A Little F'd Up, Feminism | Posted by Julie Z on 05/21/2012
A Conversation with Young Author Alex Schnee
When I heard about Alex Schnee, an author and student at Sarah Lawrence college, and her recently published novel, Shakespeare’s Lady, I knew that I had to talk with her. We decided to Skype about both publishing books around the same time, what our experiences were like and why some view young women our age as complacent.
Julie Zeilinger: Ok, so can you just start by explaining briefly what your book is about?
Alex Schnee: Sure. It’s about the “dark lady” of Shakespeare’s sonnets. Nobody really knows who she is, but I found a woman living at that time who has been propositioned as the dark lady by several scholars. I tried to weave together a fictional romance between William Shakespeare and this woman, Emilia Bassano …
Feminism | Posted by Julie Z on 05/15/2012
Writing “A Little F’d Up: Why Feminism Is Not A Dirty Word”
On May 15th, my first book will be published. This fact is not a result of some pretentious belief that at 19, my writing skills have been so carefully honed to the point that my work must be shared with the world. It was not some ploy to get into college. Contrarily, writing this book was the most difficult thing I’ve ever done, and something I almost didn’t do. But it was also an experience that completely transformed me, and for which I will forever be thankful.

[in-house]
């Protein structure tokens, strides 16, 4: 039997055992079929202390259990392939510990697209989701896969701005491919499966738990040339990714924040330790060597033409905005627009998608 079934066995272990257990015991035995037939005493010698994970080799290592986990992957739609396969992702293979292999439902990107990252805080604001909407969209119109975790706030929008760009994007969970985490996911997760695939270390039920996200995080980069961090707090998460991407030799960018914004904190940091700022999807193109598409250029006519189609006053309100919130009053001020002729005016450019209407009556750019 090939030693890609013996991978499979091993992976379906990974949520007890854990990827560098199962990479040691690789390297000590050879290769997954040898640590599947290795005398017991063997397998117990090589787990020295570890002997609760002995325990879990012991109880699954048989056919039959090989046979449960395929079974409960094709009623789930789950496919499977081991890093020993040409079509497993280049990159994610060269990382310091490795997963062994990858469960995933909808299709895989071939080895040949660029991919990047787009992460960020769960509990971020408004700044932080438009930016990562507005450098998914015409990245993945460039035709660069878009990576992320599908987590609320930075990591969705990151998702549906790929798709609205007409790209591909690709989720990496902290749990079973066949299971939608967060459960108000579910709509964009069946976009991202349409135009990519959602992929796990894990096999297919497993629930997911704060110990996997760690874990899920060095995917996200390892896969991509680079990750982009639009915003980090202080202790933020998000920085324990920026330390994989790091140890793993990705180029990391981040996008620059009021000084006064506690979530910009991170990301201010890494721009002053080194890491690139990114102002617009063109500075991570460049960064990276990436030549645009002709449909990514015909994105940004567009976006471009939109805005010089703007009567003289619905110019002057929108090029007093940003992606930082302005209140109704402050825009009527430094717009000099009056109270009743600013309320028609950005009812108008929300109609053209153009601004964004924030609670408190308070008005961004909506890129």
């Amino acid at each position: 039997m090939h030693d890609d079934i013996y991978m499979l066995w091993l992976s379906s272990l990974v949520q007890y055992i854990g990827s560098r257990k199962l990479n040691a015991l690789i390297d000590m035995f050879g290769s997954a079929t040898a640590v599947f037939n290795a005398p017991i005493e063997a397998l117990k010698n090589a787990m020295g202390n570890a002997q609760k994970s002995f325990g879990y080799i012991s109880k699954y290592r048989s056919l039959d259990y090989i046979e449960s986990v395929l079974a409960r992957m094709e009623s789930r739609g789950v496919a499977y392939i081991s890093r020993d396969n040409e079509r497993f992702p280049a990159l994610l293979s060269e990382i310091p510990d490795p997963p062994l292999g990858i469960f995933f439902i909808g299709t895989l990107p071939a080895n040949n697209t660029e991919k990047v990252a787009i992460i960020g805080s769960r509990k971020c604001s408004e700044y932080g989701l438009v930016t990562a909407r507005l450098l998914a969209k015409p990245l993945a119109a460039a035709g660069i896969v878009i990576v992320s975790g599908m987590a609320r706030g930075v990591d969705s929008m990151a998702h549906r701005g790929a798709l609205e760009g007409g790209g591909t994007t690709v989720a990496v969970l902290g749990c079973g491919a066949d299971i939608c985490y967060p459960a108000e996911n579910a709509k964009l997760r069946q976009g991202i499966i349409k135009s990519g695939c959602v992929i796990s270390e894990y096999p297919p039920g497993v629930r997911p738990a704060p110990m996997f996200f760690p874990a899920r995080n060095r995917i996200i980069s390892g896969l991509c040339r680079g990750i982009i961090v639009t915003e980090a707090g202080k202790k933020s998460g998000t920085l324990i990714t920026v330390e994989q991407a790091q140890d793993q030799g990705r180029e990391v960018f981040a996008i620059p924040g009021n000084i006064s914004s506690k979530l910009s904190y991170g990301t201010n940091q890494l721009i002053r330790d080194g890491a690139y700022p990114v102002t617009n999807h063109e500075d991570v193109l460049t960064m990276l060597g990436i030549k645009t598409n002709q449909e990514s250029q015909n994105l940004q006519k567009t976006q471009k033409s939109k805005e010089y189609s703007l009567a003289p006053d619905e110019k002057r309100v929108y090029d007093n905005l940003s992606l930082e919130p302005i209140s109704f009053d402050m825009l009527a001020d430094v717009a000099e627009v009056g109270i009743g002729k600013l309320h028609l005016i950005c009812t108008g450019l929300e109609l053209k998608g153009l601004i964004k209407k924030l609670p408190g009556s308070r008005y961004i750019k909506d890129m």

After a year of running the FBomb, I was approached to write a book about the next generation of feminism. I tried to explain that the FBomb was always meant to be a community – a place I may have started, but a …
Pop-Culture | Posted by Becka W on 02/27/2012
Why I Seriously Dig Katniss Everdeen
Jennifer Lawrence as Katniss Everdeen
WARNING: Spoilers for the entire Hunger Games series ahead!
For months, three of my friends were begging me to get into the Hunger Games. “You’ll LOVE Katniss,” they all told me. “She’s such a strong female character.”
I was skeptical. Quite a few of my friends think that just because a girl has a voice and a brain in a book or film that it makes her strong. Not that it’s their fault – they’re given slim pickings to choose from (I mean come on, Bella in Twilight? Daisy in The Great Gatsby? Every romantic comedy heroine ever?)
I instantly loved Katniss. She provides for her family by hunting with her best friend, Gale, breaking quite a few rules instated by the Capitol, the over-bearing …
Feminism | Posted by Angela G on 10/17/2011
FBomb Review: “Girls Like Us”
Girls Like Us by Rachel Lloyd
New book from Rachel Lloyd, “Girls Like Us”, is more than a memoir—it’s a life-changing experience. Lloyd, Founder/Executive Director of Girls Education and Mentoring Network (GEMS), tells the story of the commercial sexual exploitation of children in the United States. She does this by weaving her story in with the stories of people whose lives she has touched, and the genesis of GEMS itself. But the stories alone are not what made this book the best one I have read in a long while—it’s how effortlessly they get to the heart of what choice really means. In short, “Girls Like Us” is where theory and practice, activism and ideology, all sing in perfect harmony.
As a feminist, I feel that the concept of …